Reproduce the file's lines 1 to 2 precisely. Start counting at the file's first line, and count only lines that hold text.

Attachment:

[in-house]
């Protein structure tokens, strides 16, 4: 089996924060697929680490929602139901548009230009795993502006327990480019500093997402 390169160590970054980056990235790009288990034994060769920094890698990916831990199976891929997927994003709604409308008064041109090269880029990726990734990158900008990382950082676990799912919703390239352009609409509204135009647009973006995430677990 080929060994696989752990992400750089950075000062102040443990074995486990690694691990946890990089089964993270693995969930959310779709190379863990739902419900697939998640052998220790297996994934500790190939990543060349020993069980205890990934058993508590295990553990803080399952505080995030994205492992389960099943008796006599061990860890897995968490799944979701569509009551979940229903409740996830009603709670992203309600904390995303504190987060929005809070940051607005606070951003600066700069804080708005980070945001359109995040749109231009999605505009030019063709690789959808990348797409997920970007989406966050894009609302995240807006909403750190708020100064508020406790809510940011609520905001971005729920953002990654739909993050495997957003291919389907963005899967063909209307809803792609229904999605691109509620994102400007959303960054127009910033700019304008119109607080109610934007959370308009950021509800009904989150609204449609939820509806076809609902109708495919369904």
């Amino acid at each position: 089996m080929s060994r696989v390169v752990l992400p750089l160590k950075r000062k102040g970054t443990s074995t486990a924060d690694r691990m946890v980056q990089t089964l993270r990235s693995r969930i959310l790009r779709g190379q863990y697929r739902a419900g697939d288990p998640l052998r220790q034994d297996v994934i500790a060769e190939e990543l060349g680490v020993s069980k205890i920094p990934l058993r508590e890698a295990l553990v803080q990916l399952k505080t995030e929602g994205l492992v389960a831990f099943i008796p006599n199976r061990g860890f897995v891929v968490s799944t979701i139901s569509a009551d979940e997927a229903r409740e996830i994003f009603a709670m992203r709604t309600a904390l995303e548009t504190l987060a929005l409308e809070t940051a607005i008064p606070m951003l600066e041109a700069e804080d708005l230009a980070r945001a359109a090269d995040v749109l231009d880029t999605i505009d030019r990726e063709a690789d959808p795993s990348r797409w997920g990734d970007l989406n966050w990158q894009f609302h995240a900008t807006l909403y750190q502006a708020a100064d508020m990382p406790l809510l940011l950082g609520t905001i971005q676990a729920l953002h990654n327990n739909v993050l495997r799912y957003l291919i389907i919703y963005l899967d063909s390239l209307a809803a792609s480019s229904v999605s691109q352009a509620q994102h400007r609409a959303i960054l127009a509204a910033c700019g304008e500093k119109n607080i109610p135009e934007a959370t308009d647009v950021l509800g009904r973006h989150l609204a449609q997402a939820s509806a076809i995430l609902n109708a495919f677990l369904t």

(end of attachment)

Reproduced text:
[in-house]
């Protein structure tokens, strides 16, 4: 089996924060697929680490929602139901548009230009795993502006327990480019500093997402 390169160590970054980056990235790009288990034994060769920094890698990916831990199976891929997927994003709604409308008064041109090269880029990726990734990158900008990382950082676990799912919703390239352009609409509204135009647009973006995430677990 080929060994696989752990992400750089950075000062102040443990074995486990690694691990946890990089089964993270693995969930959310779709190379863990739902419900697939998640052998220790297996994934500790190939990543060349020993069980205890990934058993508590295990553990803080399952505080995030994205492992389960099943008796006599061990860890897995968490799944979701569509009551979940229903409740996830009603709670992203309600904390995303504190987060929005809070940051607005606070951003600066700069804080708005980070945001359109995040749109231009999605505009030019063709690789959808990348797409997920970007989406966050894009609302995240807006909403750190708020100064508020406790809510940011609520905001971005729920953002990654739909993050495997957003291919389907963005899967063909209307809803792609229904999605691109509620994102400007959303960054127009910033700019304008119109607080109610934007959370308009950021509800009904989150609204449609939820509806076809609902109708495919369904």